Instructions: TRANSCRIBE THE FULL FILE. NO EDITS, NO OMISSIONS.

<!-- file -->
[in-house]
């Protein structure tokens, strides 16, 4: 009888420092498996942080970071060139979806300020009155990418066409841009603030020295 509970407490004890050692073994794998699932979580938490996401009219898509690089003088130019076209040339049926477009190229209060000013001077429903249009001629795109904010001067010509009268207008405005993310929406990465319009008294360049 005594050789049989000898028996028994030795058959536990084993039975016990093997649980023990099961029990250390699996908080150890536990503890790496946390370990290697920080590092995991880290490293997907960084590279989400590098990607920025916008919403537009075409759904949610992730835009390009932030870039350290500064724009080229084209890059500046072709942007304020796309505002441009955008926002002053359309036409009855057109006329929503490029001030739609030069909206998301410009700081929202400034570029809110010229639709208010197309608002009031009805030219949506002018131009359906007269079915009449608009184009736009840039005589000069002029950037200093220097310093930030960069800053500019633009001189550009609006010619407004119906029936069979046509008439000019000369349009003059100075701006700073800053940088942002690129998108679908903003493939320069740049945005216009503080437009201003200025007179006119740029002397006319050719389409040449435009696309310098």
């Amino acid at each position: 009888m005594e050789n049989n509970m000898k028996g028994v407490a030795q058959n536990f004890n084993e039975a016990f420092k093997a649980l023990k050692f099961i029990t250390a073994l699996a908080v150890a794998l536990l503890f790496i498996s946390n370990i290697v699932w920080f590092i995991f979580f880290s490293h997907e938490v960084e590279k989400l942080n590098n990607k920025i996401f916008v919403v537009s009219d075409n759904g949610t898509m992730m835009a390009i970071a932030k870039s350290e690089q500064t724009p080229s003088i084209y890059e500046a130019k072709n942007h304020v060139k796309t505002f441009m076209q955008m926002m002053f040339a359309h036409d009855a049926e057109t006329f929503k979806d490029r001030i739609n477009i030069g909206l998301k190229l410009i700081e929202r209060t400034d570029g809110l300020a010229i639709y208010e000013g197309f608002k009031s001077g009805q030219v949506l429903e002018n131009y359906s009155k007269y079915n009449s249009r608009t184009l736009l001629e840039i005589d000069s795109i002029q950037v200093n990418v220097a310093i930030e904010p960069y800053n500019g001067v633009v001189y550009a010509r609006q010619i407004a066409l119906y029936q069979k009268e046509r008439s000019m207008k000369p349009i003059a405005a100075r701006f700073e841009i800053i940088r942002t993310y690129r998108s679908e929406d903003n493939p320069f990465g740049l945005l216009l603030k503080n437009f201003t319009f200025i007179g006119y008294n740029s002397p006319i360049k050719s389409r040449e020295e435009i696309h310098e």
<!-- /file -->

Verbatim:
[in-house]
């Protein structure tokens, strides 16, 4: 009888420092498996942080970071060139979806300020009155990418066409841009603030020295 509970407490004890050692073994794998699932979580938490996401009219898509690089003088130019076209040339049926477009190229209060000013001077429903249009001629795109904010001067010509009268207008405005993310929406990465319009008294360049 005594050789049989000898028996028994030795058959536990084993039975016990093997649980023990099961029990250390699996908080150890536990503890790496946390370990290697920080590092995991880290490293997907960084590279989400590098990607920025916008919403537009075409759904949610992730835009390009932030870039350290500064724009080229084209890059500046072709942007304020796309505002441009955008926002002053359309036409009855057109006329929503490029001030739609030069909206998301410009700081929202400034570029809110010229639709208010197309608002009031009805030219949506002018131009359906007269079915009449608009184009736009840039005589000069002029950037200093220097310093930030960069800053500019633009001189550009609006010619407004119906029936069979046509008439000019000369349009003059100075701006700073800053940088942002690129998108679908903003493939320069740049945005216009503080437009201003200025007179006119740029002397006319050719389409040449435009696309310098």
């Amino acid at each position: 009888m005594e050789n049989n509970m000898k028996g028994v407490a030795q058959n536990f004890n084993e039975a016990f420092k093997a649980l023990k050692f099961i029990t250390a073994l699996a908080v150890a794998l536990l503890f790496i498996s946390n370990i290697v699932w920080f590092i995991f979580f880290s490293h997907e938490v960084e590279k989400l942080n590098n990607k920025i996401f916008v919403v537009s009219d075409n759904g949610t898509m992730m835009a390009i970071a932030k870039s350290e690089q500064t724009p080229s003088i084209y890059e500046a130019k072709n942007h304020v060139k796309t505002f441009m076209q955008m926002m002053f040339a359309h036409d009855a049926e057109t006329f929503k979806d490029r001030i739609n477009i030069g909206l998301k190229l410009i700081e929202r209060t400034d570029g809110l300020a010229i639709y208010e000013g197309f608002k009031s001077g009805q030219v949506l429903e002018n131009y359906s009155k007269y079915n009449s249009r608009t184009l736009l001629e840039i005589d000069s795109i002029q950037v200093n990418v220097a310093i930030e904010p960069y800053n500019g001067v633009v001189y550009a010509r609006q010619i407004a066409l119906y029936q069979k009268e046509r008439s000019m207008k000369p349009i003059a405005a100075r701006f700073e841009i800053i940088r942002t993310y690129r998108s679908e929406d903003n493939p320069f990465g740049l945005l216009l603030k503080n437009f201003t319009f200025i007179g006119y008294n740029s002397p006319i360049k050719s389409r040449e020295e435009i696309h310098e």